The (Re)Construction of Ethnicity in Africa: Extending the Chronology, Conceptualisation and Discourse

  • Ronald R. Atkinson


As the end of the twentieth century nears, ethnicity seems entrenched as a commanding presence in the world — as a powerful political idiom and mobilising ideology, as a significant component of popular consciousness, and as a major focus of academic discourse. This was not apparent just a few decades ago. Crawford Young notes that the years from the end of World War II through the 1980s ‘witnessed the apotheosis of the nation-state… when this form of polity appeared astonishingly ascendant’, or even ‘a natural culmination of human progress and fulfillment of historic destiny’.1 These, however, were transient impressions, fostered by a specific set of historical conjunctures in the post-War period and shattered by the end of the Cold War, the collapse of the Soviet Union, and the particular ferocity of ‘ethnic cleansing’, or ‘ethnocide’, marking civil wars in the former Yugoslavia and Rwanda.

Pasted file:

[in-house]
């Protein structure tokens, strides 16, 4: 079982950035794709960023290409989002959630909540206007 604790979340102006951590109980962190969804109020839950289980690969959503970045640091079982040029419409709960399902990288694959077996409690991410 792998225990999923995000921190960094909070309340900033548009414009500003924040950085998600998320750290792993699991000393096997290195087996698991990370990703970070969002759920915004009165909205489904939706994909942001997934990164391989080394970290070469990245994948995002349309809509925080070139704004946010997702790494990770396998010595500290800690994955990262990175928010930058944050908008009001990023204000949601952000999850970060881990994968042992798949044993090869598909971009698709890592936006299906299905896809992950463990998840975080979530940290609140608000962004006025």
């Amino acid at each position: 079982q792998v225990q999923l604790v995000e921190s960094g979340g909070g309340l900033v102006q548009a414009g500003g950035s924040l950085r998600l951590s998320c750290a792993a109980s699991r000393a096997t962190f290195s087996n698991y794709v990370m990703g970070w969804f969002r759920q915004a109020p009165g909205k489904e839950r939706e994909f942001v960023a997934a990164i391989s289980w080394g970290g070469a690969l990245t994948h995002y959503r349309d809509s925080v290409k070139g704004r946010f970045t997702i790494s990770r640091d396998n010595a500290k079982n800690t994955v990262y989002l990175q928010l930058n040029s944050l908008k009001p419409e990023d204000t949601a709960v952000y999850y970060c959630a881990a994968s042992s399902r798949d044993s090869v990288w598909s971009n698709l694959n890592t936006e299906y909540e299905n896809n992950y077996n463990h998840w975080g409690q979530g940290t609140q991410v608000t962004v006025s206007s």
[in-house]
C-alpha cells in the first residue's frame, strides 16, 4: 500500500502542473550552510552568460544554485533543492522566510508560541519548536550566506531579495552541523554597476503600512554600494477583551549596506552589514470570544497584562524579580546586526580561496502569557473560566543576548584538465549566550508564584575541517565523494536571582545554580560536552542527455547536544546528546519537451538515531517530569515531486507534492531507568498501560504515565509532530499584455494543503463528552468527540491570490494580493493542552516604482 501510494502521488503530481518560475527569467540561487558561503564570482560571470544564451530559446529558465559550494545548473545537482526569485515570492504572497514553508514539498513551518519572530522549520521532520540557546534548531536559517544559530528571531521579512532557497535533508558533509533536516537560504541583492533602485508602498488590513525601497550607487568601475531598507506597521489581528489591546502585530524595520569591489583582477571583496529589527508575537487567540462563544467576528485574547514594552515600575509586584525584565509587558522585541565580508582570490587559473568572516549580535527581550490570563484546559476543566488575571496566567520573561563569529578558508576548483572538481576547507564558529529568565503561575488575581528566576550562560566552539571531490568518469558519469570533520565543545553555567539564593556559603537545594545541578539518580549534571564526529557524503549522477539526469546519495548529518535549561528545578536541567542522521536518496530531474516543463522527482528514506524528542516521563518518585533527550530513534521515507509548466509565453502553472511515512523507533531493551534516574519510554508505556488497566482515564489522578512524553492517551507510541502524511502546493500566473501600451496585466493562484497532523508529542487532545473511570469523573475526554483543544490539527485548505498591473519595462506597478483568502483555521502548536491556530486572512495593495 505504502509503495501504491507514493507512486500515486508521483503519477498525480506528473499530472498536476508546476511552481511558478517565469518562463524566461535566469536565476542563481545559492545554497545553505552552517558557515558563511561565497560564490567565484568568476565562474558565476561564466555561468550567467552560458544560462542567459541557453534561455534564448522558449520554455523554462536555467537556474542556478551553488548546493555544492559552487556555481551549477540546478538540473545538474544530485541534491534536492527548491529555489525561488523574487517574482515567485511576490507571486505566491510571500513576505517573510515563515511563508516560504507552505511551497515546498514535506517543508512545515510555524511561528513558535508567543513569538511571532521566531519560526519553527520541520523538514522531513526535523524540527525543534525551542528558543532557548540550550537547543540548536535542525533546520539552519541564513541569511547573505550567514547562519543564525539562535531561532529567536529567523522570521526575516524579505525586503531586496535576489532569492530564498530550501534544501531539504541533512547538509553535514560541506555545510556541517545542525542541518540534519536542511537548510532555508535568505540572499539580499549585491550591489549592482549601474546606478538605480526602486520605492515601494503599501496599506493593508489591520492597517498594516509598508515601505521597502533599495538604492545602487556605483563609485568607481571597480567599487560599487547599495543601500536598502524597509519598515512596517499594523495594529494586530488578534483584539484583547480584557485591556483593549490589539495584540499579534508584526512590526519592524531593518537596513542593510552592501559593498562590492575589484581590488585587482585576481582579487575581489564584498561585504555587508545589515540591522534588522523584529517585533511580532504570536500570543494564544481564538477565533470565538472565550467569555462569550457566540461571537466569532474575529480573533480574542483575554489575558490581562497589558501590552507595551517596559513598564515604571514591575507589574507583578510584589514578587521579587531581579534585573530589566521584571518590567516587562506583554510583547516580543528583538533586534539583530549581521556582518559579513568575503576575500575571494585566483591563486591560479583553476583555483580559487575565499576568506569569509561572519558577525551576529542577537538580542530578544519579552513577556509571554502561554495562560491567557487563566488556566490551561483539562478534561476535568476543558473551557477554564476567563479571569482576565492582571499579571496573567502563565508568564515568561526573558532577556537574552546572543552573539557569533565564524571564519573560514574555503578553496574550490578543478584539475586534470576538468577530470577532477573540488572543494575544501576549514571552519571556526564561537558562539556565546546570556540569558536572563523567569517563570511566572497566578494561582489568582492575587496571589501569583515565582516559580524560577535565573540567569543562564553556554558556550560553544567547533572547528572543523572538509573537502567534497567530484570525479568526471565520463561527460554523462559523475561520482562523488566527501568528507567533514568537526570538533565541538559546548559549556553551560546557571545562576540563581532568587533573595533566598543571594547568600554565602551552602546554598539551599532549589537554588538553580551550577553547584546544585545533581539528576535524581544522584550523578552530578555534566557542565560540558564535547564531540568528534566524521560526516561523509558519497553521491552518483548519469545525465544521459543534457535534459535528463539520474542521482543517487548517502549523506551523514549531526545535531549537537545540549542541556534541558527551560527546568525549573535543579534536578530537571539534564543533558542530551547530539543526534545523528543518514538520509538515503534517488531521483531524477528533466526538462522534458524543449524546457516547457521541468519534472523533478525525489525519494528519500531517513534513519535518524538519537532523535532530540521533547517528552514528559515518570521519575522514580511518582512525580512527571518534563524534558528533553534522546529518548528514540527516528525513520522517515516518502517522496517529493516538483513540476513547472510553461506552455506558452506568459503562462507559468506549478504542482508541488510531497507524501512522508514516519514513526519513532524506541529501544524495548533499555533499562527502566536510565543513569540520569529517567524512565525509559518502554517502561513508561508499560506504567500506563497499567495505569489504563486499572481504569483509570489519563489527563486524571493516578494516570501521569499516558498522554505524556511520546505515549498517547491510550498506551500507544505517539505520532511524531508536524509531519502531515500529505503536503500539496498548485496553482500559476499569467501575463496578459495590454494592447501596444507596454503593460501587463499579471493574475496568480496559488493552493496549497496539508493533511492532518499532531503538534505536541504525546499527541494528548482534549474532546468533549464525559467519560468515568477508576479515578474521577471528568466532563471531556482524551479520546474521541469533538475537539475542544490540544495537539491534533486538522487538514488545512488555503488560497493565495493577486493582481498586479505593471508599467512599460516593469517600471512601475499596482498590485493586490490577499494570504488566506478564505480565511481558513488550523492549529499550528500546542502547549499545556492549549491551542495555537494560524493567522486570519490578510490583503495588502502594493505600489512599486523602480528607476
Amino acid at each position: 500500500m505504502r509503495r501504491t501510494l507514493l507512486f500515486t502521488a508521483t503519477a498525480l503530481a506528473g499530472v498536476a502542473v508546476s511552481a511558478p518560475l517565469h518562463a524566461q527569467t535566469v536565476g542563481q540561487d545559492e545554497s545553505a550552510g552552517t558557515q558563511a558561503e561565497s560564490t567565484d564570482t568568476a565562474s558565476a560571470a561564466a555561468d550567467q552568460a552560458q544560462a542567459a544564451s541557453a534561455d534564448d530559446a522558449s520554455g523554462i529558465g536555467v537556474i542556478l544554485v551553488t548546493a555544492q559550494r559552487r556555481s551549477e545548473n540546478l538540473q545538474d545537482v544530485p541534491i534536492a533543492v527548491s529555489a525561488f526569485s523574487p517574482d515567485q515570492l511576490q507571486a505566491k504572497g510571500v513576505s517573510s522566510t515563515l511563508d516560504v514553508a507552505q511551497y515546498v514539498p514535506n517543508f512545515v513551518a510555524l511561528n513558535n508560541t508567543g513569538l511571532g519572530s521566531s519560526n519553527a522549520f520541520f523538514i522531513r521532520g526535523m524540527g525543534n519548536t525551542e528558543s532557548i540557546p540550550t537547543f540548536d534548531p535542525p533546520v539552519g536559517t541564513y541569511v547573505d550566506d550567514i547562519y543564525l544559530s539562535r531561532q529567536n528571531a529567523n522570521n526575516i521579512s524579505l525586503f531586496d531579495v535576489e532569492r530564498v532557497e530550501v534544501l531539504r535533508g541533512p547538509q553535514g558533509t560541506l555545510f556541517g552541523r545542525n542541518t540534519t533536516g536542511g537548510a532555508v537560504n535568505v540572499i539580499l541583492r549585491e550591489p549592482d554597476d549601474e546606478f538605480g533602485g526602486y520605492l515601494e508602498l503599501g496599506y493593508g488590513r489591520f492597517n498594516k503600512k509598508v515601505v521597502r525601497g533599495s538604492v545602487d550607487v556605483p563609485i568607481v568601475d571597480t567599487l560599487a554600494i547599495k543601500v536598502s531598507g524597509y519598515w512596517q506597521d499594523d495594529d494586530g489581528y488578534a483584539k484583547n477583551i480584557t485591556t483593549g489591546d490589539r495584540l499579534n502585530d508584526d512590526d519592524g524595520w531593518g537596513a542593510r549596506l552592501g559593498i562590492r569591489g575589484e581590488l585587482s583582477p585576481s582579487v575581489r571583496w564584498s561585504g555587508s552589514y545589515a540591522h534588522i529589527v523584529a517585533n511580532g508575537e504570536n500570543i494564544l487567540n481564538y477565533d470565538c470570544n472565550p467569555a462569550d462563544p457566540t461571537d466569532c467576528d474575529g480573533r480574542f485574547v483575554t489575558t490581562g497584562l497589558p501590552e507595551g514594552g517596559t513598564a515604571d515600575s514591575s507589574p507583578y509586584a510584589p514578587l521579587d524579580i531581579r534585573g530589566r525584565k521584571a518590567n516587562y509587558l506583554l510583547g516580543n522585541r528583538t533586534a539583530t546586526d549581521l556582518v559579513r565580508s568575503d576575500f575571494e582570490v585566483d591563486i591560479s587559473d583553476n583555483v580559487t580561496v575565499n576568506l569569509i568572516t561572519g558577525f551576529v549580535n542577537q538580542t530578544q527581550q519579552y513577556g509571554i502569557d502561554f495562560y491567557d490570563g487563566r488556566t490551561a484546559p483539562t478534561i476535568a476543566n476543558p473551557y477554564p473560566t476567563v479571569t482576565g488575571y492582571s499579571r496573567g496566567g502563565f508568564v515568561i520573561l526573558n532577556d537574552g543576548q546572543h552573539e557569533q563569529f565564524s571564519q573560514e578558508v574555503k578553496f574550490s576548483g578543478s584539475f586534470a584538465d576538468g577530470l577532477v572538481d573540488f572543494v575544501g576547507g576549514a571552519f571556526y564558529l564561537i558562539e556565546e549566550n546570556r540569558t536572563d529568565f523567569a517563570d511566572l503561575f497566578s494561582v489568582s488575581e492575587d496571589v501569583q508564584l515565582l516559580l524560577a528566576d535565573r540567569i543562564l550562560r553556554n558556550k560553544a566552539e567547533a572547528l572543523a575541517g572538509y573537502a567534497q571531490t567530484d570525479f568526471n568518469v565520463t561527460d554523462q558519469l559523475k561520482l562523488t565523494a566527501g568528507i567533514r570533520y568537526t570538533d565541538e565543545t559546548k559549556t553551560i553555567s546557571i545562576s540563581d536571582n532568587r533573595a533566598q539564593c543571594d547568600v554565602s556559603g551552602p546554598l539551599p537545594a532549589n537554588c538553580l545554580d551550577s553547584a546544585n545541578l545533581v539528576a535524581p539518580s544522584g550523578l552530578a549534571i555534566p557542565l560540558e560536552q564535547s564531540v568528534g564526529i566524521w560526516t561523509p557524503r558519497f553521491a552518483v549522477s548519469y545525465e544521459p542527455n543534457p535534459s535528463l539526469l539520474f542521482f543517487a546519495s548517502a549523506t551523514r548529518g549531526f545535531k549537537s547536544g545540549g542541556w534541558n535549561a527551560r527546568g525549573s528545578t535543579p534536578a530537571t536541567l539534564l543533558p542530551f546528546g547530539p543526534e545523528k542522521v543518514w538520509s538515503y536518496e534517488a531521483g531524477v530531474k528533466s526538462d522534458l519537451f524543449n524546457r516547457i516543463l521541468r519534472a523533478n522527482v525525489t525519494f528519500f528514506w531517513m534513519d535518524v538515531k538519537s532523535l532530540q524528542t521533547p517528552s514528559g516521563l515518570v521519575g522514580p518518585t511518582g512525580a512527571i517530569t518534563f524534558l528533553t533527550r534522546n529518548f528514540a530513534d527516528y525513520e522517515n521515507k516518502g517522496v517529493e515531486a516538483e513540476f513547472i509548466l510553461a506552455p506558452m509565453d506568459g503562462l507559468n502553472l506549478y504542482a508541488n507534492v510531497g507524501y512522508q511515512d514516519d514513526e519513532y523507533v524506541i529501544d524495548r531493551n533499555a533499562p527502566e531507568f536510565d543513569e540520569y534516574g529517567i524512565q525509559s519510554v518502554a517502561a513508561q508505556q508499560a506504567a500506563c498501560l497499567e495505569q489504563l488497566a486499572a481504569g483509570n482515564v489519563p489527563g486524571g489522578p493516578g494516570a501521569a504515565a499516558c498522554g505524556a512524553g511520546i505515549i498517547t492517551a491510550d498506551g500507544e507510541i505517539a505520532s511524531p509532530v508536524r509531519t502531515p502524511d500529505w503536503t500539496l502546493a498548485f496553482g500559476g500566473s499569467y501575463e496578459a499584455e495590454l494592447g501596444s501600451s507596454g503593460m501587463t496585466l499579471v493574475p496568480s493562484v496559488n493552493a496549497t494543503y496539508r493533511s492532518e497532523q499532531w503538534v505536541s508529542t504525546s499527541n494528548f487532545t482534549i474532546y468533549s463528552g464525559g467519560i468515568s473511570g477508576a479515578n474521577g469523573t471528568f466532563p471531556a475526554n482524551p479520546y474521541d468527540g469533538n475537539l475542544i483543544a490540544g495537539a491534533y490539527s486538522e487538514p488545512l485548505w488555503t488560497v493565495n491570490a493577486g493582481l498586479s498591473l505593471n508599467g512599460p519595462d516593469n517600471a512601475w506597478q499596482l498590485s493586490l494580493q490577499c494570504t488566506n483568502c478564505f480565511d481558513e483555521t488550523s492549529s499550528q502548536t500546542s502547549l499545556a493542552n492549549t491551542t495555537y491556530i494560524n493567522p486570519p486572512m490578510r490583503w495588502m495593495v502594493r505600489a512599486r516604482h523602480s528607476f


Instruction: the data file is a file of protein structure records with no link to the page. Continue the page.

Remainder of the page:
Ethnic Identity Collective Identity African Study Colonial Period Academic Discourse 
These keywords were added by machine and not by the authors. This process is experimental and the keywords may be updated as the learning algorithm improves.


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Copyright information

© Palgrave Macmillan, a division of Macmillan Publishers Limited 1999

Authors and Affiliations

  • Ronald R. Atkinson

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